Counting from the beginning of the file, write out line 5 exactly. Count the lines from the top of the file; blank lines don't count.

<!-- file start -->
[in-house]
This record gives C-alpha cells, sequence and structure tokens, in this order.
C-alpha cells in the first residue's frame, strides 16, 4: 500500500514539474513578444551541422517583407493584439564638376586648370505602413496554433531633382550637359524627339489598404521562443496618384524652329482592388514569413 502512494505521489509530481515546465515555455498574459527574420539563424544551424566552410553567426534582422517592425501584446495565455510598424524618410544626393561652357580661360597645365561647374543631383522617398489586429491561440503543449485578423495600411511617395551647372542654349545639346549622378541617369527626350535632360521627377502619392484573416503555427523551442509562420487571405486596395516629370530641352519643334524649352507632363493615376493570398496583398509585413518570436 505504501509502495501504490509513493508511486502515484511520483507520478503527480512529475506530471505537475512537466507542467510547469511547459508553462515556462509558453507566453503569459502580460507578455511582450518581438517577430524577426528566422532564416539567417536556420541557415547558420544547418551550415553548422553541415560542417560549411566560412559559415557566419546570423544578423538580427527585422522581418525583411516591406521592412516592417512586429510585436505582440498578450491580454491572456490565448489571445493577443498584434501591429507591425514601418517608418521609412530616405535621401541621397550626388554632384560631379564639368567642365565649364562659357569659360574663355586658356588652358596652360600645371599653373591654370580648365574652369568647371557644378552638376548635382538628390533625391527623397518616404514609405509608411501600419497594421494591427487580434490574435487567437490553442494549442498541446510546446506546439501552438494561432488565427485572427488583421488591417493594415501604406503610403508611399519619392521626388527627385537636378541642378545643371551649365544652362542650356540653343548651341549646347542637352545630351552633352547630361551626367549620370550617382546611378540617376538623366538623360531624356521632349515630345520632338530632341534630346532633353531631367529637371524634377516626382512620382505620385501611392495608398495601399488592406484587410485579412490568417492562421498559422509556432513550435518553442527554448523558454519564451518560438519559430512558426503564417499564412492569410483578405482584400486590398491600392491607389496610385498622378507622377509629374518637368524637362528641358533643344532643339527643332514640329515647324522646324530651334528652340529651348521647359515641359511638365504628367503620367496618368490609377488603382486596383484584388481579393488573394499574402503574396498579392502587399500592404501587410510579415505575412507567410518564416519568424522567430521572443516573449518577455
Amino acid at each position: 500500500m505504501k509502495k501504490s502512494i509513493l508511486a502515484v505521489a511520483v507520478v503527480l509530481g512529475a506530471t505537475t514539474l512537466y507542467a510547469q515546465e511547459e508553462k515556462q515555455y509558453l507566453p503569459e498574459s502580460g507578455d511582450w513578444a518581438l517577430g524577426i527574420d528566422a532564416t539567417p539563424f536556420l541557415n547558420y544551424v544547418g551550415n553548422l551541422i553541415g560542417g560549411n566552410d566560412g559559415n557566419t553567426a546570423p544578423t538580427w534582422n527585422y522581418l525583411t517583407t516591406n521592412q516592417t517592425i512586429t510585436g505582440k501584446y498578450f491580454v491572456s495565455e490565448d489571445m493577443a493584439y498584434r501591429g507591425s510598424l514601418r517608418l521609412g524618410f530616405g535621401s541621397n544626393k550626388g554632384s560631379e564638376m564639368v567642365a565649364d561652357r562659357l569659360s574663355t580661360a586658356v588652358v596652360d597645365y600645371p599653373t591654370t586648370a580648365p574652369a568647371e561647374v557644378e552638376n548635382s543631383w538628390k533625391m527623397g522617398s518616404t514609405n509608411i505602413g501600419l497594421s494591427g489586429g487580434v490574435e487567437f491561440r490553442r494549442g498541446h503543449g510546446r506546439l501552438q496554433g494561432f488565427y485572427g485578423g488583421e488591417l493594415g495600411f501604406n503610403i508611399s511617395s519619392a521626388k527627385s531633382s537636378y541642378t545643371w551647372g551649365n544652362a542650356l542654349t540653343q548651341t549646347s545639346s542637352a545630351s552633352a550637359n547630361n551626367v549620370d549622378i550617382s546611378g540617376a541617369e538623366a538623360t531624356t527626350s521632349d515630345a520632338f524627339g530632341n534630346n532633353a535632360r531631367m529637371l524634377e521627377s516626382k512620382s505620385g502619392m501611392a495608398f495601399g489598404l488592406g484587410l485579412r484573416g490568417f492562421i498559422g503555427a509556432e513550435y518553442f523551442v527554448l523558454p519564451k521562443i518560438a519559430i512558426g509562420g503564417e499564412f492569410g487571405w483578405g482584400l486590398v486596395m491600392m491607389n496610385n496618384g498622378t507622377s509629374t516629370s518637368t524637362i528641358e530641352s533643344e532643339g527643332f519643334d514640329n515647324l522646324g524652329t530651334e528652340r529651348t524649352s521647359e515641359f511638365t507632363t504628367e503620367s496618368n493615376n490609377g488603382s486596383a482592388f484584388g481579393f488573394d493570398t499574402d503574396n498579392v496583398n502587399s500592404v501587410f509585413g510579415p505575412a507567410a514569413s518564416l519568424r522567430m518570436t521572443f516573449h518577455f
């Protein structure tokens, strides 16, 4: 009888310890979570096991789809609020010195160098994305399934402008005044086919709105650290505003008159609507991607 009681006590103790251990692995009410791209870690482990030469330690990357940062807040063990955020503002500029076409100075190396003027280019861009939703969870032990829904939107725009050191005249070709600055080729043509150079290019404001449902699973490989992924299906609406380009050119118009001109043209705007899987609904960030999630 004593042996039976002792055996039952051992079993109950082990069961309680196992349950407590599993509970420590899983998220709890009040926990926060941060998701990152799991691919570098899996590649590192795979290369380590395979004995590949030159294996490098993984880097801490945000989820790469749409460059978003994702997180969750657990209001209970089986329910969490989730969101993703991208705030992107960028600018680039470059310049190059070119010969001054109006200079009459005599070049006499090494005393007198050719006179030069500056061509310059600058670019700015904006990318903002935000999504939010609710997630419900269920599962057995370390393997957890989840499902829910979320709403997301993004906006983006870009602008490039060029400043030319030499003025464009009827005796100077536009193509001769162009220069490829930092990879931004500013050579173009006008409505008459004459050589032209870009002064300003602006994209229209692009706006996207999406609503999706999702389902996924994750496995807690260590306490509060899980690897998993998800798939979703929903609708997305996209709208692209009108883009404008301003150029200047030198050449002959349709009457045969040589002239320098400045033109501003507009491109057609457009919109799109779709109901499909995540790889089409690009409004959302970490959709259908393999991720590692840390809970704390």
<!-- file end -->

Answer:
């Protein structure tokens, strides 16, 4: 009888310890979570096991789809609020010195160098994305399934402008005044086919709105650290505003008159609507991607 009681006590103790251990692995009410791209870690482990030469330690990357940062807040063990955020503002500029076409100075190396003027280019861009939703969870032990829904939107725009050191005249070709600055080729043509150079290019404001449902699973490989992924299906609406380009050119118009001109043209705007899987609904960030999630 004593042996039976002792055996039952051992079993109950082990069961309680196992349950407590599993509970420590899983998220709890009040926990926060941060998701990152799991691919570098899996590649590192795979290369380590395979004995590949030159294996490098993984880097801490945000989820790469749409460059978003994702997180969750657990209001209970089986329910969490989730969101993703991208705030992107960028600018680039470059310049190059070119010969001054109006200079009459005599070049006499090494005393007198050719006179030069500056061509310059600058670019700015904006990318903002935000999504939010609710997630419900269920599962057995370390393997957890989840499902829910979320709403997301993004906006983006870009602008490039060029400043030319030499003025464009009827005796100077536009193509001769162009220069490829930092990879931004500013050579173009006008409505008459004459050589032209870009002064300003602006994209229209692009706006996207999406609503999706999702389902996924994750496995807690260590306490509060899980690897998993998800798939979703929903609708997305996209709208692209009108883009404008301003150029200047030198050449002959349709009457045969040589002239320098400045033109501003507009491109057609457009919109799109779709109901499909995540790889089409690009409004959302970490959709259908393999991720590692840390809970704390």